by Lauren Plouffe
“I wonder what would happen if I fell flat on my face and my hair got dragged into the conveyor at the top of this thing or if I tripped this woman behind me and it happened to her, would I be arrested?” These were the thoughts going through my head as I ascended the escalator to the baggage claim area of Logan airport. “Would my luggage get sent to the address on the tag, shocking my parents months after my death? Or would it just get rummaged through, the Christmas presents stolen and the rest discarded.” I'm pretty sure these thoughts aren't normal.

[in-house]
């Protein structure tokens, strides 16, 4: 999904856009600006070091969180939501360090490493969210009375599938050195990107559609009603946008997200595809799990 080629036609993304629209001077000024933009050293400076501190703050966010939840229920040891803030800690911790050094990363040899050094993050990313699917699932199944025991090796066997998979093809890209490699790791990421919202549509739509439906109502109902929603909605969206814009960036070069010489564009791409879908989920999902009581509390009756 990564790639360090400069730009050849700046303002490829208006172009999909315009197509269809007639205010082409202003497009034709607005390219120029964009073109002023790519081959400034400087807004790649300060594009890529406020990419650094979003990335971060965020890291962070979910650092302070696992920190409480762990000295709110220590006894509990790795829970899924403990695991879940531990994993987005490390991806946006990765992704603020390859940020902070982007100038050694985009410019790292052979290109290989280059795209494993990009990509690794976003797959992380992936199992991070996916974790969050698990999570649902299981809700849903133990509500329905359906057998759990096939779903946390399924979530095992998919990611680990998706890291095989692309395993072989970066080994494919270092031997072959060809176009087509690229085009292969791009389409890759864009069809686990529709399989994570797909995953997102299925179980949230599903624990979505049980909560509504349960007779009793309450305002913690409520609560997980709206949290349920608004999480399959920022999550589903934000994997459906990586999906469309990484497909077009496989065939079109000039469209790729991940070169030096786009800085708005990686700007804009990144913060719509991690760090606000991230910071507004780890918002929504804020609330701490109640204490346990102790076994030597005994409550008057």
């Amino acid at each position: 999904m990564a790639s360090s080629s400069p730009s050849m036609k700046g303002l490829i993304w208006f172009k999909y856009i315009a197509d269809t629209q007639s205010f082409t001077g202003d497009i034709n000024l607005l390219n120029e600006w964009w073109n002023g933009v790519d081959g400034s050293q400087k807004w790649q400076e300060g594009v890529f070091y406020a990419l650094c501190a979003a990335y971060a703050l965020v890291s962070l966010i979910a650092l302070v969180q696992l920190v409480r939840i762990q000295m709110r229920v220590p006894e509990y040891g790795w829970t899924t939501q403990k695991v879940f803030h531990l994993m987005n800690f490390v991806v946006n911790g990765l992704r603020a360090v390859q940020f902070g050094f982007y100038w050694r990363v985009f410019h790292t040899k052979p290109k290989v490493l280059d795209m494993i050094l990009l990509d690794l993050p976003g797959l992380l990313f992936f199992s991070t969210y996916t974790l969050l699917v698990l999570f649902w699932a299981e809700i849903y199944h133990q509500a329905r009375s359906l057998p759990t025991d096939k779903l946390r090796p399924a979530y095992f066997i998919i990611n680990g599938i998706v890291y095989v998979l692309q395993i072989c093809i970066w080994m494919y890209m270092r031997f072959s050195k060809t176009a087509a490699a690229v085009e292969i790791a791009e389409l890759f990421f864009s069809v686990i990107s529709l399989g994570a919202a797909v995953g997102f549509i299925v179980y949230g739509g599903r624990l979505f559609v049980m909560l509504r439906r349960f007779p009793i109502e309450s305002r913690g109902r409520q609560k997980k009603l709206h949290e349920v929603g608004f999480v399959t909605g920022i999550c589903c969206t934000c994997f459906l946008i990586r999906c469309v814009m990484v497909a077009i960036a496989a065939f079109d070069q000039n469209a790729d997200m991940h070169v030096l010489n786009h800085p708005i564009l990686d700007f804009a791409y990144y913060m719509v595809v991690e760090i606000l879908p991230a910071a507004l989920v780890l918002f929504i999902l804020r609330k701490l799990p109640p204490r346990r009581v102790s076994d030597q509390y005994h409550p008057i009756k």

I'm on my way home for Christmas for the first time in four years. I've been living halfway around the world in a vain attempt to find myself. It sounds pretentious, but its true. My family loves me and they want me to come home, but I don't ever feel ready enough. Teaching in Korea is a life of absolute freedom from responsibility. I don't even have to pay my own rent, it's like I'm playacting at being adult. Working, sure. Supporting myself, absolutely. But without ever having to learn how to interact with others. It's a joke. Suddenly, I see my Dad. It's funny how he looks different but at the same time exactly the same. “Oh, I've missed you” We say. And it's true, but as I'm enveloped in my father's hug, I am already thinking about how long I'm staying this time.